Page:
Monday night’s school board was long (more than four and a half hours), and filled with many important but difficult conversations. Here’s a summary of what you missed. Given the length and importance of the issues Monday night, even my summary is long:
What School Will Look Like Next Year
This is the topic on the most people’s minds right now. The short answer is that we still don’t know, but it’s fair to assume that it won’t be “normal” given ongoing health and safety concerns surrounding the COVID19 pandemic.
The administration has drawn up outlines for two possible contingencies in the (likely) scenario that school buildings can’t open their doors normally in the fall:
Fully online learning: If school buildings are unable to safely and legally reopen at all, East Penn will develop entirely online programs. Distance education in the fall will NOT look like it has these past few months. There would be much more instructional time, delivery of the full curriculum, regular grading, and the use of more robust and powerful software (Schoology) to replace Google Classroom.
Hybrid learning: If school buildings are able to reopen, but with significant safety and social distancing restrictions, East Penn will develop a program in which students are both learning online and occasionally attending school for in-person instruction. Based on the available space in our school buildings, this would mean that high school students would attend in-person once a week, middle school students twice a week, and elementary school students 2-3 times a week.
These are both outlines, not full proposals. Many important issues have yet to be worked out in both plans. So we still don’t have answers to questions about childcare, food and lunches, masks, extracurricular activities, and a myriad of other things. Here’s a bit more detail on what we know thus far:
I don’t know anyone who is looking forward to either of these potential contingencies. Nor anyone who believes they will work as well as “normal” face-to-face teaching. I plan to write more about this in a future post, but for now let me say that the district faces enormous obstacles to any plan it develops, and so this initial planning is absolutely essential for providing the best possible education under whatever circumstances we find ourselves in this fall.
Racism in East Penn
In the wake of the police killings of Mr. George Floyd, Ms. Breonna Taylor, and Mr. Ahmau Arberty, the East Penn School Board unanimously adopted a resolution of solidarity with victims of racial inequality and injustice. The resolution also asks for input from the community on how to amplify the voices of those working actively to end racism, hatred, and bigotry. It follows a similar statement made by the East Penn School District administration several days earlier.
It is a shame that we were unable to discuss this until almost midnight Monday night, almost four hours after the meeting had begun. The issue, if not perhaps the resolution itself, was probably the most important one we addressed that night. Every board member, myself included, spoke in favor of the resolution. And I want to thank fellow board member Adam Smith for his hard work in preparing and introducing it. There is, however, a danger of confusing the lofty words of a written resolution with tangible action to improve our community. There is much that we all can and should do to confront ugly truths about racism, both individually and collectively. And so I plan to have this be a small first step, not the only step, the board considers as it struggles along with the rest of the nation to adequately grapple with racial injustice. Read the full text of the resolution here, watch the discussion here.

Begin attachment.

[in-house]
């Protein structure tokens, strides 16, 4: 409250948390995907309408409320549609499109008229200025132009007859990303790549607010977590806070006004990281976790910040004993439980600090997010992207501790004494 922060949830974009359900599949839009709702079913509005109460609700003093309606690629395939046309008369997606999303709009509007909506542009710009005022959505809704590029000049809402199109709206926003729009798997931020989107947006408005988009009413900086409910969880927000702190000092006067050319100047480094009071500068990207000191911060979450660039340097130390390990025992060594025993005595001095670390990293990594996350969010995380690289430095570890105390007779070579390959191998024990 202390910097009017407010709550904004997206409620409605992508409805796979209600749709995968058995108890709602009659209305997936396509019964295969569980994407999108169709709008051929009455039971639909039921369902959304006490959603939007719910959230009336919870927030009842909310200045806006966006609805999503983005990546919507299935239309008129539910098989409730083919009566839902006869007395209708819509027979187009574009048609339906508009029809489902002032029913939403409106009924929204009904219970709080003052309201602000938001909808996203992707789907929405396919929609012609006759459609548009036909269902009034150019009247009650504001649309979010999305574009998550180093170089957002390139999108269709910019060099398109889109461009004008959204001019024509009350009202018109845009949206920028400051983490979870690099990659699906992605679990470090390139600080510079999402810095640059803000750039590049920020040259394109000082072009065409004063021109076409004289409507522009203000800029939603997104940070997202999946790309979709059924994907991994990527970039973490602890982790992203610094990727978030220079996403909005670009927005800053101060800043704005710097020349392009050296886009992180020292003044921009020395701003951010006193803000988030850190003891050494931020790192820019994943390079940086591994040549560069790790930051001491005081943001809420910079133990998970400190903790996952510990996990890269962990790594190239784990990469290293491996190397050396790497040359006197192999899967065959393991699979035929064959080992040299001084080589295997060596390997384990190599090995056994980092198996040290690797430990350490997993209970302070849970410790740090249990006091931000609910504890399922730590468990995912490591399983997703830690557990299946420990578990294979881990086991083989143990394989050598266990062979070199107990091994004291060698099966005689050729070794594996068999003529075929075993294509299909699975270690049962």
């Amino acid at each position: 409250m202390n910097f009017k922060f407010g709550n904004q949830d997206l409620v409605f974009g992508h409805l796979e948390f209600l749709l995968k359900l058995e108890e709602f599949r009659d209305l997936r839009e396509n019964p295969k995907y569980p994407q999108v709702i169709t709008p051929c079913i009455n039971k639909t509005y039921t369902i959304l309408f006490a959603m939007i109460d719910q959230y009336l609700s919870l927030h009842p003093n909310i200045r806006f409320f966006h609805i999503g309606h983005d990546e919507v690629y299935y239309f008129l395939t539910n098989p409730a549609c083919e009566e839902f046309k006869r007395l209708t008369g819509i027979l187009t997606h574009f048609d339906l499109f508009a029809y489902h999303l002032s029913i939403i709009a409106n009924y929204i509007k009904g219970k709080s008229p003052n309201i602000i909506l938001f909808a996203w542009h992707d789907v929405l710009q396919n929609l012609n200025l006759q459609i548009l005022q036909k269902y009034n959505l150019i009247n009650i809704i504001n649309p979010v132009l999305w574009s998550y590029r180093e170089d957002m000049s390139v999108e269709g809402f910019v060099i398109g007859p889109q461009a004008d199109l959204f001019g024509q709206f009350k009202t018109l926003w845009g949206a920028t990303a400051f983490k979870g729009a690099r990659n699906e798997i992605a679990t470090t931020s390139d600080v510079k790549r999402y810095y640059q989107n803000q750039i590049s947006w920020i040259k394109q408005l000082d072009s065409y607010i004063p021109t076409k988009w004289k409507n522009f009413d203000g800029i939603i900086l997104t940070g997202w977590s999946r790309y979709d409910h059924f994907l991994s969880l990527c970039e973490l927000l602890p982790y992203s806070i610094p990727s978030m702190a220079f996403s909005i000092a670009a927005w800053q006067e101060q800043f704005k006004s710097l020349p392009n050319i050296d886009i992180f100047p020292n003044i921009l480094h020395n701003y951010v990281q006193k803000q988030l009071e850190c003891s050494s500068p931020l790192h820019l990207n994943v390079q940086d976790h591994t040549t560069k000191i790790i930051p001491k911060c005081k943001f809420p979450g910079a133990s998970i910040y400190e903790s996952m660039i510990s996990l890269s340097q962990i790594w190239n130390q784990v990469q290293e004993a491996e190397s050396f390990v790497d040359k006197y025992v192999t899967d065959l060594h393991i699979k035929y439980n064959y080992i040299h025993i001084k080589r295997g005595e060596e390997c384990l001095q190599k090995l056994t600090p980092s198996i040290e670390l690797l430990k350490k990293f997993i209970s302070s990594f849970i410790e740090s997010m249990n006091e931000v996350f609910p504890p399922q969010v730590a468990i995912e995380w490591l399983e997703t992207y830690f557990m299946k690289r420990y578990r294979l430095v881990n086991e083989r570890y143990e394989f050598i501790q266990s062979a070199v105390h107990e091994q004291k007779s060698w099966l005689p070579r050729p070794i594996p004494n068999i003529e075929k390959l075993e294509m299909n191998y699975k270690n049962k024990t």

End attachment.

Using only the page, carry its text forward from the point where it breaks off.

Low Income Tax Relief
The board gave final approval to an expansion of the district’s property tax rebate program for low-income residents. The new program expands the maximum annual household income to be eligible for the program to $22,000, and simplifies the application process so that more eligible residents are likely to make use of the program in the future.
There is unanimous support for this program among current board members. It is also the intention of both the administration and the board to continue to expand this program incrementally in future years, to the maximum allowable by state law (which does not allow the district to provide property tax relief to anyone with an annual household income greater than $35,000). Read the more detailed materials on this expanded program here.
Next Year’s Budget
This has been the most difficult budget year since I began serving on the board. The district has had to quickly come up with almost $6 million in budget cuts due to a dropoff in tax revenue during the pandemic. Here’s how that was accomplished:
Pay freezes: Teachers, administrators, custodians, and maintenance staff all agreed to forego pay increases to which they were legally entitled. This is will save the district $1.75 million next year.
Staff reductions: The schools will lose a number of positions, including 2 elementary teachers, 4 high school teachers, 4 instructional assistants, 2 administrators, a nurse, and a custodian beginning next year. The positions will be lost through attrition (in other words, retirements), so nobody will lose their job. But it will obviously impact class sizes and the availability of various kinds of support services. This will save the district $1.27 million next year.
Fund balance and capital reserve: The district will spend $500,000 of its fund balance and reduce its capital reserve contribution by $500,000. These cuts will have little impact on the quality of our schools next year, but are not sustainable over the long haul because they introduce a structural deficit into the budget. Together, these decisions will reduce next year’s budget deficit by $1 million.
Debt restructuring: The district will change how it makes payments on its debt. This will reduce needed debt payments in the next couple of years, but will add to the overall cost of this debt in the long run. This will reduce next year’s budget deficit by $950,000.
Building and department cuts: All building and department budgets will be cut by 10%. These cuts are especially tough because these budgets were cut several years ago and never restored. So the current reduction is on top of past cuts. This will impact the availability of classroom supplies, art materials, professional development resources, gym equipment, subscriptions, and basic things like needed furniture and carpet replacement. This will save the district $800,000 next year.